A rare pawi bird at Asa Wright, Trinidad. Photo: Harold Diaz

A rare pawi bird at the Asa Wright Nature Centre, Trinidad. Photo: Harold Diaz

Yerette, Home of the Hummingbird

For a more intimate experience of the hummingbird, spend a couple of hours at the home of Theo and Gloria Ferguson in Maracas, St Joseph. Their garden has a spectacular view of the Northern Range. Sit on the porch and enjoy juices, meals and pastries for breakfast, lunch or afternoon tea alongside purple honeycreepers and hummingbirds. Dozens of hummingbirds flit by, some a few inches away, as they sip from dozens of feeders and flowers. Theo is a knowledgeable host, with a collection of photos for sale, and a slide show about the tiny acrobats. 663-2623, yerettett.com

Pointe-à-Pierre Wildfowl Trust

This is an oasis of ponds surrounded by green forest, set within the sprawling grounds of an oil refinery complex. Home to rare ducks, water lilies and lotus blossoms, cormorants, caimans, parakeets and peacocks, researchers and birders can learn about efforts to re-introduce endangered wetland birds to their natural habitat. Small boats take you out on the two ponds, where you can photograph the whistling tree duck, kiskidee, purple gallinule, scarlet ibis, blue and gold macaw, wild muscovy duck, green heron, yellow-hooded blackbird, pied water tyrant, cardinal, ringed kingfisher, black skimmer, grey hawk, and the snakebird (or anhinga). A boardwalk along the first pond can be accessed by wheelchairs and baby strollers. An on-site learning centre houses a small Amerindian museum, and there is a full-service guesthouse with areas for retreats, corporate workshops and seminars. Advance bookings required. 658-4200 ext 2512, papwildfowltrust.org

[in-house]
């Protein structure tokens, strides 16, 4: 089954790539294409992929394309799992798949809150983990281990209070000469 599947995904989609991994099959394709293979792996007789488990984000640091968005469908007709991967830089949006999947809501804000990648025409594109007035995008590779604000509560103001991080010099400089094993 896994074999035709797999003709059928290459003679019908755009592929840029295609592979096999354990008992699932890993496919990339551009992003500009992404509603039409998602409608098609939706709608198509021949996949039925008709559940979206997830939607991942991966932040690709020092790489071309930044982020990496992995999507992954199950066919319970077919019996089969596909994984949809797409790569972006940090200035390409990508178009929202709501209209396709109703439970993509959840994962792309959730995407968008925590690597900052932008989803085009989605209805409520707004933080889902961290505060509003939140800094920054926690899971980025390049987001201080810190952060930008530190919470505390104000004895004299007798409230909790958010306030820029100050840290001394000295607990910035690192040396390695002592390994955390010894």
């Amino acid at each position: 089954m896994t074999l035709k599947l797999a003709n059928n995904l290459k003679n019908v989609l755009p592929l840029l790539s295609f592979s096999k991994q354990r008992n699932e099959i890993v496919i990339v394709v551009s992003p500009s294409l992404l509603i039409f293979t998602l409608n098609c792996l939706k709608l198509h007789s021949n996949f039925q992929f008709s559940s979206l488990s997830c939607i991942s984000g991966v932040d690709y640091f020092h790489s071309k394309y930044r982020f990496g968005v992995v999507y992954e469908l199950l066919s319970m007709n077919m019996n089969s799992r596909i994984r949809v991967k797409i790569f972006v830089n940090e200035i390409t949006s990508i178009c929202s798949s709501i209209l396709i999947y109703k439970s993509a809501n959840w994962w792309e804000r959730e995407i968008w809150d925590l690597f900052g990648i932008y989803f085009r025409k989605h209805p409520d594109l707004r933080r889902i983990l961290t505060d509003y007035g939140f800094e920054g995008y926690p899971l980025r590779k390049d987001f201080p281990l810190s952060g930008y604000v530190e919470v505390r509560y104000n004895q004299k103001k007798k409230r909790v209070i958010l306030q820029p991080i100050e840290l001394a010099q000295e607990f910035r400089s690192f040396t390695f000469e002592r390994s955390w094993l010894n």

Photo courtesy the Pointe-à-Pierre Wildfowl Trust

Ducks in the lake at the Pointe-à-Pierre Wildfowl Trust. Photo courtesy the Pointe-à-Pierre Wildfowl Trust

Bush Bush Sanctuary and Nariva Swamp

Turn off the Manzanilla main road at Kernahan Trace and within 15 minutes be in full-on swampland, complete with capuchin and red howler monkeys, blue and gold macaws, and toucans. Bush Bush is a protected island within the largest freshwater wetland in the Caribbean, which means lots of mosquitoes in the rainy season, so repellent is a must (plus long pants and light colours). Boating and kayaking are only possible in the rainy season. It’s imperative to go with a tour guide who will arrange permits from the Forestry Department (being without a permit in the reserve is punishable by a fine).